Unionality, a theory that meninists have recently developed, asserts that one plus one is more than two. Unions produce a surplus of benefit. Historically, penises have been represented very negatively, while vaginas have been represented highly positively. That structural gender disparity supports a division of union surplus that greatly disfavors men. Not surprisingly, Guillelma here figures men’s sexuality as a negative force to be repelled. At the same time, the repetitions of the syllable “con” in the last two stanzas underscore that “gien con” could be translated not only as “with such cunning,” but also as “with the prettiest cunt.”[3] Thus to the traditional understanding of chivalry the trobairitz Guillelma adds gender ideology that works to deprive men of an equal share in union surplus.

Trobairitz (including men trobairitz) singing in Provençal courts in the twelfth and thirteenth century significantly changed the meaning of chivalry and love in subsequent European and world history. The enormity of that cultural development has scarcely been recognized. For men to achieve gender equality with women, trobairitz chivalry must be decisively rejected.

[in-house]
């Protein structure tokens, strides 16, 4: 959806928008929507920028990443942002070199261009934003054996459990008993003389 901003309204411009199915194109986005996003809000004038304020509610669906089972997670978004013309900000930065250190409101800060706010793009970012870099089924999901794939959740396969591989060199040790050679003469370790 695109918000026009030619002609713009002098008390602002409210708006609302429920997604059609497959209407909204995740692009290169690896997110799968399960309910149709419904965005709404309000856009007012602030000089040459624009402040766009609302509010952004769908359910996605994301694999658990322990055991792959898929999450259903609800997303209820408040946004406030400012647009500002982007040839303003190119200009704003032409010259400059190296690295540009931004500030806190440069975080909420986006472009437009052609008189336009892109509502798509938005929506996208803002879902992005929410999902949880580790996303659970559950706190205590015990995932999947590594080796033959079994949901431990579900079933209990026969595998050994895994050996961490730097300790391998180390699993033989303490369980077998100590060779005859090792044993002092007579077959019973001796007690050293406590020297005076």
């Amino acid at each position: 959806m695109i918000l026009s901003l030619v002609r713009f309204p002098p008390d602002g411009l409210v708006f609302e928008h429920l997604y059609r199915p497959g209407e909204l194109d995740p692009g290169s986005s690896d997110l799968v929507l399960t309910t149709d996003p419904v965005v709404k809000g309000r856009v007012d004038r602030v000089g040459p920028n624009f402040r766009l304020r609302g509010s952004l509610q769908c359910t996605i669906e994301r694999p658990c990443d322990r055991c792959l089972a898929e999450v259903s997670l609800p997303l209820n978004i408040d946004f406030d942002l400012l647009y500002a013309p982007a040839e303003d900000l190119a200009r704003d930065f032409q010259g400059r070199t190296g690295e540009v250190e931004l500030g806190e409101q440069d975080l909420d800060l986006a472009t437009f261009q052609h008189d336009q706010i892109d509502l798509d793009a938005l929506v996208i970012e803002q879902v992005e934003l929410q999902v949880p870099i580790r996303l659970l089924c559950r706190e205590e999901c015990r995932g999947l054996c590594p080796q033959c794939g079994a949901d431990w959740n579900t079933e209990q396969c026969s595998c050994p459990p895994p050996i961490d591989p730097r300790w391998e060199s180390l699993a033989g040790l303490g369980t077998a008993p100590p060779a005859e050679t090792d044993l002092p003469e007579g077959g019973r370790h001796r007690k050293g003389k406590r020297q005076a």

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[1] Arabic literature significantly influenced trobairitz song. Examples of such Arabic literature are Nazhun’s muwashshah, udhri love poetry, and love laments such as that of ibn al-Rumi. On Arabic literature’s influence on the trobairitz more generally, Sanaullah (2010).

[2] Guillelma de Rosers and Lanfranc Cigala, “Na Guilielma, maint cavalier arratge,” stanza 1. In this and the subsequent stanzas cited seriatim from that tenso (more precisely categorized as a partimen), the Occitan text is from Harvey, Paterson & Radaelli (2010) v. 2, pp. 902-12, and the English translation is my adaption drawing on the translations of Bruckner, Shepard & White (1995) pp. 74-7, Kehew (2005) pp. 302-5, Paden & Paden (2007) pp. 192-3, and Harvey, Paterson & Radaelli (2010) v. 2, pp. 902-12. Here’s a less authoritative Occitan text.